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Wooden Keys for Macbook and Desktop by RAWBKNY

0a5c1 Wooden Keys for MacBook Desktop Wooden Keys for Macbook and Desktop by RAWBKNY0a5c1 Wooden Keys for MacBook Desktop  Wooden Keys for Macbook and Desktop by RAWBKNY0a5c1 Wooden Keys for MacBook Desktop3 Wooden Keys for Macbook and Desktop by RAWBKNY
RAWBKNY aim to bring natural aesthetic to your workspace with these wooden keyboards. Made from bamboo or rosewood, these keyboard keys are laser-cut to fit Macbook or Apple’s keyboards, and they are so precisely cut that even the little cap locks indicator was taken into consideration and it functions even with the wooden key on. The product is launching on Kickstarter and pricing starts at $40 for Apple’s wireless keyboard and MacBook Unibody keyboard.

Buy it here

On the Rocks

Plenty of New York designers take time to raise a glass with the pretty people, but few are as devoted to the fashion world’s after-dark circuit as Johan Lindeberg. Whether it’s in the name of finding inspiration for his denim label, BLK DNM, or having a plain old good time, the sought-after Swede tends to turn up at all the right open bars and soft-opened downtown clubs.

Logical, then, that an enterprising booze label like Absolut—which was, after all, partnering with Keith Haring and Andy Warhol way back before Lindeberg was even in the fashion game—would tap this branding maestro and ardent party pilgrim. Recently, the liquor giant named Lindeberg creative director of Absolut Elyx, its high-end new vodka. Lindeberg shot the campaign—a first for him—with Chloë Sevigny as the face of it. Both were on hand last night at a launch party in the Meatpacking District.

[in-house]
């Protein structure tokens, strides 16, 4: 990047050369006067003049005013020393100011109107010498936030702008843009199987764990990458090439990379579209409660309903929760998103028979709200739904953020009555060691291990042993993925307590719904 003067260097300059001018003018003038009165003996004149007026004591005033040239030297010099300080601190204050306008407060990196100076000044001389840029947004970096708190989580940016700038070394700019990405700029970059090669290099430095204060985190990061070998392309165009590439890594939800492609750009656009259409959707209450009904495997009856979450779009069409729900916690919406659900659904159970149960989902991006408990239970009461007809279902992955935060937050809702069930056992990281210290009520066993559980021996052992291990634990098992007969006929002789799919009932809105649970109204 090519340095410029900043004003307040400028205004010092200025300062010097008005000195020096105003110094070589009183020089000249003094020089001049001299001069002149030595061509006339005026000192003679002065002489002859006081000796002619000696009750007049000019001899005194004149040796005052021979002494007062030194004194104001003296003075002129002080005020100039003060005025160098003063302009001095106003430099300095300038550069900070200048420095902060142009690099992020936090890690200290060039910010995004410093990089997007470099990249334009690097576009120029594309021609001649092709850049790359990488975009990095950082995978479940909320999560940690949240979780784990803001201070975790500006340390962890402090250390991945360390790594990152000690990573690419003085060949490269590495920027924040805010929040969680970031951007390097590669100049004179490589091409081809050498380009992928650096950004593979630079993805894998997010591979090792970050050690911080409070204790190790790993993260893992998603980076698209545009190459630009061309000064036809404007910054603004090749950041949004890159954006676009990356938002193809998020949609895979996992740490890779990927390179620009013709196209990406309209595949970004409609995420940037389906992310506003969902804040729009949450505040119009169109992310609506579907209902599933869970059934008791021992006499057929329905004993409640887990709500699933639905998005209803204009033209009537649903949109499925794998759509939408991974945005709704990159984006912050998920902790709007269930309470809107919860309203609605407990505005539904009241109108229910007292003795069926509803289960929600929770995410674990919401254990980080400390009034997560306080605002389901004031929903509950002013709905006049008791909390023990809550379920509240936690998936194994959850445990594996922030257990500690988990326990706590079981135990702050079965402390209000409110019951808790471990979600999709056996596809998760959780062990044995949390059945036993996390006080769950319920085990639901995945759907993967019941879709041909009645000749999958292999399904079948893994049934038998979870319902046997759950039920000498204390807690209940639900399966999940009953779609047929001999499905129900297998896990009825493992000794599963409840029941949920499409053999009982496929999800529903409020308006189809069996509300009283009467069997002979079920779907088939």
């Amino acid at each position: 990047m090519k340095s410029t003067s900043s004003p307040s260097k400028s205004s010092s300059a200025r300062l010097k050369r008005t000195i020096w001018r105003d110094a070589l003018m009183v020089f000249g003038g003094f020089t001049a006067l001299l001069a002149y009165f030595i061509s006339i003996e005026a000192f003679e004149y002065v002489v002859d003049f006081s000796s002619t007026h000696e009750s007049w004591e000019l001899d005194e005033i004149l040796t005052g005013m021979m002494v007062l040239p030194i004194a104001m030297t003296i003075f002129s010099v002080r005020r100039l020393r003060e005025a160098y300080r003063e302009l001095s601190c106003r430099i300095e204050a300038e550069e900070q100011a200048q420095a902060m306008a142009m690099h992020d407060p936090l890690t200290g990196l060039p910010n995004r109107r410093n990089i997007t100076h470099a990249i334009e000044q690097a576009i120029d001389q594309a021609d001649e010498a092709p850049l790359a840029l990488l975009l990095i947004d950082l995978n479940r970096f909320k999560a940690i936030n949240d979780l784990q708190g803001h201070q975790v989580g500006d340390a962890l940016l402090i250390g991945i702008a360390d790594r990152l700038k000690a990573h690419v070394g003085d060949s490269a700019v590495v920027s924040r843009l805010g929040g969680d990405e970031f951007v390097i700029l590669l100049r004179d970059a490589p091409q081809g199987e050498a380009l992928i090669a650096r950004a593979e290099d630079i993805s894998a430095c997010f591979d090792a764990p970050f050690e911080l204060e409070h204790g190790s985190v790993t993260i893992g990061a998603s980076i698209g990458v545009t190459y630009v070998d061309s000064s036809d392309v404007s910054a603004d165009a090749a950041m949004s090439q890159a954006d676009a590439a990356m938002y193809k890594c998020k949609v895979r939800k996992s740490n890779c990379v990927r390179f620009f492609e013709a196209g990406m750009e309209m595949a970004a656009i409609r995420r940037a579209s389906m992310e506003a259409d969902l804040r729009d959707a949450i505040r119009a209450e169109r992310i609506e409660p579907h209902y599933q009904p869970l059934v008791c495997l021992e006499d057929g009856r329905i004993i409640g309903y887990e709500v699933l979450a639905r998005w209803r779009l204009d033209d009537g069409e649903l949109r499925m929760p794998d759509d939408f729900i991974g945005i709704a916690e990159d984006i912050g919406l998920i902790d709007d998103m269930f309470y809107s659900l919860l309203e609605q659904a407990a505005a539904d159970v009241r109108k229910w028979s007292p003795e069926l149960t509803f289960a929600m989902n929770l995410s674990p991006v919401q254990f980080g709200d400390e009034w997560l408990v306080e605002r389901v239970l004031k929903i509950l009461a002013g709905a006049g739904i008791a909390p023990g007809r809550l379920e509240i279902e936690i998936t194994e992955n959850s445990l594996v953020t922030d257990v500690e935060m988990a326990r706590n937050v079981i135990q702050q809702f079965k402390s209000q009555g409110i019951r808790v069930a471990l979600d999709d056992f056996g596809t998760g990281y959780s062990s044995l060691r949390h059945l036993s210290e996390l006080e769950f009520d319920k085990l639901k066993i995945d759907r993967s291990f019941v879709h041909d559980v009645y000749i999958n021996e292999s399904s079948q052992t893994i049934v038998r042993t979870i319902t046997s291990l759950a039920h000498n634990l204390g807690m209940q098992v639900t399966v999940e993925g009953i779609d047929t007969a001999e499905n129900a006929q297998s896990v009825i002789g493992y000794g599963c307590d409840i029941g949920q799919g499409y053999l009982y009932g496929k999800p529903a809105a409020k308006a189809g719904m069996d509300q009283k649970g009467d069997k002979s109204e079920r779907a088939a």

For Sevigny, the gig seemed to have been a breeze. “I got to put my iPod on, we drank some vodka, and took some photos—it was very casual,” she told Style.com. “It didn’t feel as pressured as a [regular] photo shoot, which is weird, because usually in advertising there are so many people involved and putting their two cents in.”

Eight-foot images of Sevigny served as the primary decoration inside the venue, which was chockablock with rusty beams and exposed brick. Complementing the raw space was a raw bar, which lured the likes of Mario Sorrenti and DJ Tiesto with oysters and osetra caviar—and, naturally, the drink of the evening in various forms.

No floating gold flakes or talk of diamond filtering for this crowd, though. “I wanted Elyx to be the opposite of all these bling-bling cultures being created around vodka brands,” Lindeberg explained. And in a way, his no-nonsense approach to drinking the stuff lends credence to the cause. “I like it either straight, or with soda,” he said. “I’m not a sweet guy.”